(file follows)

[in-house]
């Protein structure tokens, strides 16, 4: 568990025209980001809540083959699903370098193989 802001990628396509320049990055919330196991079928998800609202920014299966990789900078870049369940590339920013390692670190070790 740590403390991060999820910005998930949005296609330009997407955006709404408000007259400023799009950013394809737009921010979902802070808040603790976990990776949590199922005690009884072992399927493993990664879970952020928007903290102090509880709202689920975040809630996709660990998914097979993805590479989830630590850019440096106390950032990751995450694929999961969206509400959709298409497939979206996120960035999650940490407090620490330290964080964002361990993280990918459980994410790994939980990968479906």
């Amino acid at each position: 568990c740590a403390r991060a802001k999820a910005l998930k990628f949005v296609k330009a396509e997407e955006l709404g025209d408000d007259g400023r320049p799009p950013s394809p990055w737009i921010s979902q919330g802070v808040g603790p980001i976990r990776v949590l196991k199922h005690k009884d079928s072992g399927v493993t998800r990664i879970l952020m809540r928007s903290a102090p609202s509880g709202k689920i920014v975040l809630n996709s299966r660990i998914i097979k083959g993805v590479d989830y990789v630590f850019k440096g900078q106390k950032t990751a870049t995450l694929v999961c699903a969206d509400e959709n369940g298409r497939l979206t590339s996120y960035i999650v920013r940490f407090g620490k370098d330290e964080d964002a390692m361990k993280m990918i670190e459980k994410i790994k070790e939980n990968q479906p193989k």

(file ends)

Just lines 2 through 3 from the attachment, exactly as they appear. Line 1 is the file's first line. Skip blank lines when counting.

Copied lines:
């Protein structure tokens, strides 16, 4: 568990025209980001809540083959699903370098193989 802001990628396509320049990055919330196991079928998800609202920014299966990789900078870049369940590339920013390692670190070790 740590403390991060999820910005998930949005296609330009997407955006709404408000007259400023799009950013394809737009921010979902802070808040603790976990990776949590199922005690009884072992399927493993990664879970952020928007903290102090509880709202689920975040809630996709660990998914097979993805590479989830630590850019440096106390950032990751995450694929999961969206509400959709298409497939979206996120960035999650940490407090620490330290964080964002361990993280990918459980994410790994939980990968479906």
């Amino acid at each position: 568990c740590a403390r991060a802001k999820a910005l998930k990628f949005v296609k330009a396509e997407e955006l709404g025209d408000d007259g400023r320049p799009p950013s394809p990055w737009i921010s979902q919330g802070v808040g603790p980001i976990r990776v949590l196991k199922h005690k009884d079928s072992g399927v493993t998800r990664i879970l952020m809540r928007s903290a102090p609202s509880g709202k689920i920014v975040l809630n996709s299966r660990i998914i097979k083959g993805v590479d989830y990789v630590f850019k440096g900078q106390k950032t990751a870049t995450l694929v999961c699903a969206d509400e959709n369940g298409r497939l979206t590339s996120y960035i999650v920013r940490f407090g620490k370098d330290e964080d964002a390692m361990k993280m990918i670190e459980k994410i790994k070790e939980n990968q479906p193989k």